The Story of Massil

by Alwyn Hamilton

Many nights ago, the city of Massil was ruled by a great and powerful Djinni. He protected the city, which sat on the edge of the small sea in the middle of Miraji. Because of its position and its powerful patron, the city of Massil thrived in trade and was a prosperous and happy place.

At this time, there was a merchant, who had a beautiful daughter who outshone even his finest wares. His wife had died a year earlier and as the year of mourning came to an end, many men offered for her hand in marriage. Her father picked a wealthy young merchant from across the small sea, a young man.

A few days before she was to be married, the Merchant’s daughter walked through the market with her servant. It was there that the Djinni who ruled Massil saw her. He was so taken by her beauty that he fell in love with her.

The Djinni went immediately to the Merchant to ask for his daughter’s hand. The Merchant was at first awed by his visitor, and could not speak except to say that his daughter could not wed the Djinni. The Djinni, so desperately in love with the daughter, offered the Merchant a chest full of pearls. The merchant stuttered again that he could not marry her, and before he could explain that it was because she was already engaged, the Djinni offered him more: two chests full of rubies and a ship full of fine silks, but the merchant still said no. Until finally the Djinni offered the Merchant the whole of the city of Massil in exchange for his daughter. At this, the merchant’s greed made his tongue slip, and he said yes, he would trade his daughter for the entire city. The Djinni rejoiced.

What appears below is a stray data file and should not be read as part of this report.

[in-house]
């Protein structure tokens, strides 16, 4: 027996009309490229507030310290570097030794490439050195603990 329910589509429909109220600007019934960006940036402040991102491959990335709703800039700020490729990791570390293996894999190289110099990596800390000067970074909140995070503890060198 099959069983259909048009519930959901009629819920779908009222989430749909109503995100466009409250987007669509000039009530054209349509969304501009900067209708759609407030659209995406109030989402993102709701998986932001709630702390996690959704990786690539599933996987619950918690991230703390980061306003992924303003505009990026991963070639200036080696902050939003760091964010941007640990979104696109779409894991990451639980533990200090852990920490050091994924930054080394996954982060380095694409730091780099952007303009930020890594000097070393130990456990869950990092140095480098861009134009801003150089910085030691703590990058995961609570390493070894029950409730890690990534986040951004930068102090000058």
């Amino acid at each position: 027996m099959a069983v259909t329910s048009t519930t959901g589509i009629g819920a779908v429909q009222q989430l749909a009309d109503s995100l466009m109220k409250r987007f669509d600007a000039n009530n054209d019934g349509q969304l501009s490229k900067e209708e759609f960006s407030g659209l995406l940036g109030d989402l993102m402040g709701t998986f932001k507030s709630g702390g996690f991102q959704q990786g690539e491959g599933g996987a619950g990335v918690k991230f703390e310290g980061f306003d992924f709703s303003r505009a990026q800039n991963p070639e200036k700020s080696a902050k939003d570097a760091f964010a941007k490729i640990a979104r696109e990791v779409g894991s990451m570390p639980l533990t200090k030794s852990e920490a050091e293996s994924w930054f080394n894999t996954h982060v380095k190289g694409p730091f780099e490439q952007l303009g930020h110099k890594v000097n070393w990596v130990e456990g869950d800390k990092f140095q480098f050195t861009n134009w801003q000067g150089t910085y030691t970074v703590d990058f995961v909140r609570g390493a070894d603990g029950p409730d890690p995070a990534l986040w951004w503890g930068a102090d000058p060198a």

The Merchant knew, however, that his daughter could not marry two men, so he conspired to trick the Djinni. He fashioned a doll made of wax, and brought it to life with a spark of magic.

The Djinni was deceived by this fake figure, so bedecked in wedding finery he could not see what was underneath. He handed the city over to the Merchant while the daughter sailed away on a ship across the sea to her true husband-to-be.

But the trick could not last forever. After the wedding feast the Djinni took his new bride by the hand, only to see her melt in his grip as the wax surrendered to his fiery form. The Djinni’s fury at the Merchant was unmatched. He would have reclaimed the city, but that he had sworn it over to the greedy merchant, and Djinn, like all first beings, are bound by their word.

And so he turned his wrath elsewhere. The Djinni summoned the desert. He summoned the swirling sands with such fury that they crashed into the small sea, destroying the ships that floated across it and burying many alive, including the merchant’s travelling daughter. He did not stop until the whole of the small sea had drowned in sand, until the city that the greedy merchant had tricked the Djinni out of was no longer perched on a prosperous shore, but at the edge of a barren desert. And so the Small Sea became the Sand Sea and, to this day, travellers cross it on foot at great cost. As a reminder of a Djinni’s power.

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